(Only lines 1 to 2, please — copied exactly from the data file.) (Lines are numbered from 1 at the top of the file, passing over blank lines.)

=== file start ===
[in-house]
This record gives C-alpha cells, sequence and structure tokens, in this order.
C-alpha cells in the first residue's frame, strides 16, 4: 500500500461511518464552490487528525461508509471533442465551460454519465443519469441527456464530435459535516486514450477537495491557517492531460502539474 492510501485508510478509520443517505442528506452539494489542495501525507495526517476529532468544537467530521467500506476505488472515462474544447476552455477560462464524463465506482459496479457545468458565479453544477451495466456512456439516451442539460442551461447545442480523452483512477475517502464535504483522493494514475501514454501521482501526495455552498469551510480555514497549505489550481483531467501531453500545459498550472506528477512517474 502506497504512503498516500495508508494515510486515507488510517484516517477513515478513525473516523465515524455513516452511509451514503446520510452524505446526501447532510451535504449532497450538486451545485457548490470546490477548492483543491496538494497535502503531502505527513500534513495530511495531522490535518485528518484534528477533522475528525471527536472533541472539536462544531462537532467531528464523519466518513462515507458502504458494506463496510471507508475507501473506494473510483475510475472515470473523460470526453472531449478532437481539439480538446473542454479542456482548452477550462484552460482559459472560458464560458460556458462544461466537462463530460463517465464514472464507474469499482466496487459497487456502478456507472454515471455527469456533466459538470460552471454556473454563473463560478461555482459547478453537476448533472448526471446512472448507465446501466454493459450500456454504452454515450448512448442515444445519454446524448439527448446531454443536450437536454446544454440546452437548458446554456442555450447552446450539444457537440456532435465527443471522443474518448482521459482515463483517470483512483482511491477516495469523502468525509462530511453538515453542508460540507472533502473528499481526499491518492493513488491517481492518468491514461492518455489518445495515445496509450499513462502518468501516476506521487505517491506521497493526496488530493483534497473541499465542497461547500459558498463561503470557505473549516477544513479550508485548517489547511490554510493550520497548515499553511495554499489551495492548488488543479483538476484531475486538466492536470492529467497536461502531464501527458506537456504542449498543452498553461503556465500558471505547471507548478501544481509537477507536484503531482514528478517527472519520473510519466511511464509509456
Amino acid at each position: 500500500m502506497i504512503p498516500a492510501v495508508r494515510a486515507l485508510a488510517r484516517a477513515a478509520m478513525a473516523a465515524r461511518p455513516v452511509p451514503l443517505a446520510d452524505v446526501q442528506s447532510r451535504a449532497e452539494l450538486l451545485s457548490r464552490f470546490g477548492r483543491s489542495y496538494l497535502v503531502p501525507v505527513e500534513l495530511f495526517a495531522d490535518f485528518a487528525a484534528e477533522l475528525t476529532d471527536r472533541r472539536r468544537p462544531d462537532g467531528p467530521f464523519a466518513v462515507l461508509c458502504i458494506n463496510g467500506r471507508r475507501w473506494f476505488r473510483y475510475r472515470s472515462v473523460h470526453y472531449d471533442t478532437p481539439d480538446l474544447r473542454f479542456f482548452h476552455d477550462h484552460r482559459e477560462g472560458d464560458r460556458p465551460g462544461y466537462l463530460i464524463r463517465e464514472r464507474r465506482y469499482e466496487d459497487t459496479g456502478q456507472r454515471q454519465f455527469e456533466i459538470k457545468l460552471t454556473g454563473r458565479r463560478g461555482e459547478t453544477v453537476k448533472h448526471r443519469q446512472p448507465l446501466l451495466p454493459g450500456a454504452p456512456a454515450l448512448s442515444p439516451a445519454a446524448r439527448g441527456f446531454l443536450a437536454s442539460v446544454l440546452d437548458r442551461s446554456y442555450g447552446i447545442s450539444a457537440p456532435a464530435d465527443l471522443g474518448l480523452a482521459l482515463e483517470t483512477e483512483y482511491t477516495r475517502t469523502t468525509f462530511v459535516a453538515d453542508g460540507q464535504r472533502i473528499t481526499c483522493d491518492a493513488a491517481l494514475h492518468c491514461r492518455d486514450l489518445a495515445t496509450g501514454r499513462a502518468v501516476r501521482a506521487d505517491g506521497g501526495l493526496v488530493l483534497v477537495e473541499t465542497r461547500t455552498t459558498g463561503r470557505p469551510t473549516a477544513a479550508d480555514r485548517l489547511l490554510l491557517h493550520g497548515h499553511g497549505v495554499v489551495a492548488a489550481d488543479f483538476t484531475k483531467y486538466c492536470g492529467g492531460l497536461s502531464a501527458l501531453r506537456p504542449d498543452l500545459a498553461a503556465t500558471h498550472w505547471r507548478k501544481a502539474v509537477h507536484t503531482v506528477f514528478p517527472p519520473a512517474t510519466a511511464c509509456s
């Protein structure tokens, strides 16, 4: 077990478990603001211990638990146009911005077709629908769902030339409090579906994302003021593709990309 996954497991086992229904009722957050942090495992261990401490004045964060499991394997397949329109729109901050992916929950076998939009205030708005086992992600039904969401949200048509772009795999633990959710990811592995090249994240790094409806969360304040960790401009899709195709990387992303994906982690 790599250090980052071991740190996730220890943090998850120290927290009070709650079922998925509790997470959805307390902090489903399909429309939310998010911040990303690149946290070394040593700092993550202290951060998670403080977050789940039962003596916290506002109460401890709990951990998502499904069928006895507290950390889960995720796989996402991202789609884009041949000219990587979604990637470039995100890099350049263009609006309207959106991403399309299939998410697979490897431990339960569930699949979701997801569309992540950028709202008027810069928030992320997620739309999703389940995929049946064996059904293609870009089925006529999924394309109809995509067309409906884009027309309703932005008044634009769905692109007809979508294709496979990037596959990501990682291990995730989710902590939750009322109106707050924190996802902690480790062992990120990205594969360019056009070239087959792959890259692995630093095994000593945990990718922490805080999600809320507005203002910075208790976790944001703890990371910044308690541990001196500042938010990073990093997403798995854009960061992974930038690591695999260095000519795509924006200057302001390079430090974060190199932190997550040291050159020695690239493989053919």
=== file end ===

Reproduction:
[in-house]
This record gives C-alpha cells, sequence and structure tokens, in this order.